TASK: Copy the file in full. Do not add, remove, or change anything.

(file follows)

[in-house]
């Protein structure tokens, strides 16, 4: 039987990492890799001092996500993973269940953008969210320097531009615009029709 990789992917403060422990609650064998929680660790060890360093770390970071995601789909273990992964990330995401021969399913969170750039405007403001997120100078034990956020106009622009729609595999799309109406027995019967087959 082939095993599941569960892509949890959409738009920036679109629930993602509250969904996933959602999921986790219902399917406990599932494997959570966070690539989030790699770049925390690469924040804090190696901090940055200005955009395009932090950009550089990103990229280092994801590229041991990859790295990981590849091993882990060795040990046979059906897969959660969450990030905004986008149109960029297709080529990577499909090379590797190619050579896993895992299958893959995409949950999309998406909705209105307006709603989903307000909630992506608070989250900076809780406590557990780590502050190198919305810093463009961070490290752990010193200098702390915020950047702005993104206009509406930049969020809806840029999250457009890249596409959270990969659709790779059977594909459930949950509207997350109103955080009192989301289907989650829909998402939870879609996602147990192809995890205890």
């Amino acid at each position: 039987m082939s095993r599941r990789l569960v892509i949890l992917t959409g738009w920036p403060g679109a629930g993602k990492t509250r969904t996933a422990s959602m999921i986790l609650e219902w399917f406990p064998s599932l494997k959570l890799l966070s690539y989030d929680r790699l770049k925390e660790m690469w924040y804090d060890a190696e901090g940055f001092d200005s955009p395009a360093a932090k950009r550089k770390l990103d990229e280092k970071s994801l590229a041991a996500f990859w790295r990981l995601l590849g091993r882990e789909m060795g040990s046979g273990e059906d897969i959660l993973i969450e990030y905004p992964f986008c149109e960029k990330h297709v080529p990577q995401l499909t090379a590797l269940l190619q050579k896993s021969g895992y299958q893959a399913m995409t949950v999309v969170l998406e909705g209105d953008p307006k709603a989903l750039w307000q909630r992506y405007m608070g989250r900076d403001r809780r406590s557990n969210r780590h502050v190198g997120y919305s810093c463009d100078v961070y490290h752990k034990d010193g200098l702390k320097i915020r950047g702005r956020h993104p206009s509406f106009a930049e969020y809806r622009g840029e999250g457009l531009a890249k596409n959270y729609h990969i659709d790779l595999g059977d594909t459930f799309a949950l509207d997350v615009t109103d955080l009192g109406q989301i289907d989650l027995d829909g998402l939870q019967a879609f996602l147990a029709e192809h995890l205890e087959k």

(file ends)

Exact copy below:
[in-house]
């Protein structure tokens, strides 16, 4: 039987990492890799001092996500993973269940953008969210320097531009615009029709 990789992917403060422990609650064998929680660790060890360093770390970071995601789909273990992964990330995401021969399913969170750039405007403001997120100078034990956020106009622009729609595999799309109406027995019967087959 082939095993599941569960892509949890959409738009920036679109629930993602509250969904996933959602999921986790219902399917406990599932494997959570966070690539989030790699770049925390690469924040804090190696901090940055200005955009395009932090950009550089990103990229280092994801590229041991990859790295990981590849091993882990060795040990046979059906897969959660969450990030905004986008149109960029297709080529990577499909090379590797190619050579896993895992299958893959995409949950999309998406909705209105307006709603989903307000909630992506608070989250900076809780406590557990780590502050190198919305810093463009961070490290752990010193200098702390915020950047702005993104206009509406930049969020809806840029999250457009890249596409959270990969659709790779059977594909459930949950509207997350109103955080009192989301289907989650829909998402939870879609996602147990192809995890205890």
């Amino acid at each position: 039987m082939s095993r599941r990789l569960v892509i949890l992917t959409g738009w920036p403060g679109a629930g993602k990492t509250r969904t996933a422990s959602m999921i986790l609650e219902w399917f406990p064998s599932l494997k959570l890799l966070s690539y989030d929680r790699l770049k925390e660790m690469w924040y804090d060890a190696e901090g940055f001092d200005s955009p395009a360093a932090k950009r550089k770390l990103d990229e280092k970071s994801l590229a041991a996500f990859w790295r990981l995601l590849g091993r882990e789909m060795g040990s046979g273990e059906d897969i959660l993973i969450e990030y905004p992964f986008c149109e960029k990330h297709v080529p990577q995401l499909t090379a590797l269940l190619q050579k896993s021969g895992y299958q893959a399913m995409t949950v999309v969170l998406e909705g209105d953008p307006k709603a989903l750039w307000q909630r992506y405007m608070g989250r900076d403001r809780r406590s557990n969210r780590h502050v190198g997120y919305s810093c463009d100078v961070y490290h752990k034990d010193g200098l702390k320097i915020r950047g702005r956020h993104p206009s509406f106009a930049e969020y809806r622009g840029e999250g457009l531009a890249k596409n959270y729609h990969i659709d790779l595999g059977d594909t459930f799309a949950l509207d997350v615009t109103d955080l009192g109406q989301i289907d989650l027995d829909g998402l939870q019967a879609f996602l147990a029709e192809h995890l205890e087959k």